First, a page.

Today the Trump administration released its comprehensive budget for the Federal government for FY 2019. The White House has requested that Congress appropriate approximately $42 million to the National Endowment for the Humanities for the orderly closure of the agency. This amount includes funds to meet matching grant offers in effect as of October 1, 2018, as well as funds to cover administrative expenses and salaries associated with the closure.
“As NEH awaits Congressional action on the President’s proposed budget, the agency is continuing normal operations and will be making the next round of FY 2018 awards following the meeting of the National Council in March,” says NEH Senior Deputy Chairman Jon Parrish Peede.
Since its creation in 1965, NEH has established a significant record of achievement through its grantmaking programs. Over these five decades, NEH has awarded more than $5.6 billion for humanities projects through more than 64,000 grants. That public investment has led to the creation of books, films, and museum exhibits, and to ensuring the preservation of significant cultural resources around the country.
NEH grants have reached every part of the United States and provided humanities programs and experiences to benefit all of our citizens. Veterans and civilians in communities from Troy, Alabama, to Laramie, Wyoming, are coming together to discuss the legacy of war as part of the NEH-funded World War I and America reading, discussion, and touring exhibition initiative. NEH support has led to significant revelations about our country’s history, including the discoveries of the original sites of the Pilgrim settlement in Plymouth, Massachusetts, and the 1607 Jamestown fort in Virginia. Documentaries such as The Vietnam War, Freedom Riders, and Mine Wars have brought important chapters of our nation’s past into living rooms and classrooms.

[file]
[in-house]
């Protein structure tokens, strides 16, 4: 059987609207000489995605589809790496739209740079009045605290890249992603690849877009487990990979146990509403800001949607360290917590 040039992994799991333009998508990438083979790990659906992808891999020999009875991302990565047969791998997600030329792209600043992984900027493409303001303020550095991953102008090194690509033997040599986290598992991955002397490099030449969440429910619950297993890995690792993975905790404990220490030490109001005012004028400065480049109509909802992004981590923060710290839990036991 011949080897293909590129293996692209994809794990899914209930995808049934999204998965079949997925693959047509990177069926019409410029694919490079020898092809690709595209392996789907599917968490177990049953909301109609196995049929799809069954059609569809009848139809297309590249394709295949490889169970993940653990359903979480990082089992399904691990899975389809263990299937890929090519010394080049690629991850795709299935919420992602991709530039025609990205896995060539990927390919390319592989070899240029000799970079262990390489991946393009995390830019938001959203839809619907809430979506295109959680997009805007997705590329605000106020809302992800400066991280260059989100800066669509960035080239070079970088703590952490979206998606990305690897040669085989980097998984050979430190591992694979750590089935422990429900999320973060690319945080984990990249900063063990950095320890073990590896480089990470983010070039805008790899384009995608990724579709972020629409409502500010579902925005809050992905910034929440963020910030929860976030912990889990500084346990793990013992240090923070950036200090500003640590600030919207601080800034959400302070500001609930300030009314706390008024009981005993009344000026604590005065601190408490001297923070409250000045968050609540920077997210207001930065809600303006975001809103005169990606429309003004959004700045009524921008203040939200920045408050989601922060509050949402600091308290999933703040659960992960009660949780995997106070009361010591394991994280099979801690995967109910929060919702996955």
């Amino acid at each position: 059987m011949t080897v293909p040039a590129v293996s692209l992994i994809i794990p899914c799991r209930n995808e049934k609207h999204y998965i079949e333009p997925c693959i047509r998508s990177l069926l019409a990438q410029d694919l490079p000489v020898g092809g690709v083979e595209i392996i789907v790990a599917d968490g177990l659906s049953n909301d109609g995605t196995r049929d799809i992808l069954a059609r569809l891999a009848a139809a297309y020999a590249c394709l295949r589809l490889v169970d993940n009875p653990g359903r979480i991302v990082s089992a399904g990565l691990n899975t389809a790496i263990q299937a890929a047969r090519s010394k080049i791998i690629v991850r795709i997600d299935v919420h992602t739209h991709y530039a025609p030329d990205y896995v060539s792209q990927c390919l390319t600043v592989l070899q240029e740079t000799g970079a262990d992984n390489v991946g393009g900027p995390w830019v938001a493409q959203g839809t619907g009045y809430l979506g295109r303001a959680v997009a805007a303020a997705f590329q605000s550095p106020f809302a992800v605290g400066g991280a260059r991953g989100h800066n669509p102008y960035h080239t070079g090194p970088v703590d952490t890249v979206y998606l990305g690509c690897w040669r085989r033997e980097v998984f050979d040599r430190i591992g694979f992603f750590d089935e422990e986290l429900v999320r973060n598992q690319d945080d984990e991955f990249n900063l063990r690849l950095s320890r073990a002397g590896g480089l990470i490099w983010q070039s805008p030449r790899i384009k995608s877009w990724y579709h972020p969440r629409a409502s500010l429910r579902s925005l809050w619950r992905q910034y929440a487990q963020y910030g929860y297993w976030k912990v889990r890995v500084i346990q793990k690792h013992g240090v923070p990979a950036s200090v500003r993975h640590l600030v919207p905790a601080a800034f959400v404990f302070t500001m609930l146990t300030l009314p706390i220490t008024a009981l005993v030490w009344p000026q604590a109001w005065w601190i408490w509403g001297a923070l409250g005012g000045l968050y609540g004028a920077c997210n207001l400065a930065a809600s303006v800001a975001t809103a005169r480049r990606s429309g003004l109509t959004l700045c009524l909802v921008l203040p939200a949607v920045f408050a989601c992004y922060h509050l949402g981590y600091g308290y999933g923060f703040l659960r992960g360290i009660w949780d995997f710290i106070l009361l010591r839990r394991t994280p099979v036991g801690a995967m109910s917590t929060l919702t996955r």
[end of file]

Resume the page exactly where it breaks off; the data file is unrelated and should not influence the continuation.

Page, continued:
Each year more than 2,400 teachers participate in NEH-sponsored workshops and institutes on topics ranging from ancient Roman society to the literature and culture of Appalachia, translating into a more enriching educational experience for some 350,000 students across America. NEH grants have enabled the development of the country’s art conservation education programs, producing graduates who have applied their expertise to the conservation of precious heritage items such as the Star-Spangled Banner and the Declaration of Independence.
NEH initiatives such as a partnership with the First Nations Development Institute are helping revitalize endangered Native American languages. And NEH emergency grants to museums, libraries, and archives in areas affected by Hurricanes Harvey, Irma, and Maria are helping small cultural institutions recover quickly from natural disaster. Through these projects and thousands of others, the National Endowment for the Humanities has inspired and preserved what is best in American culture.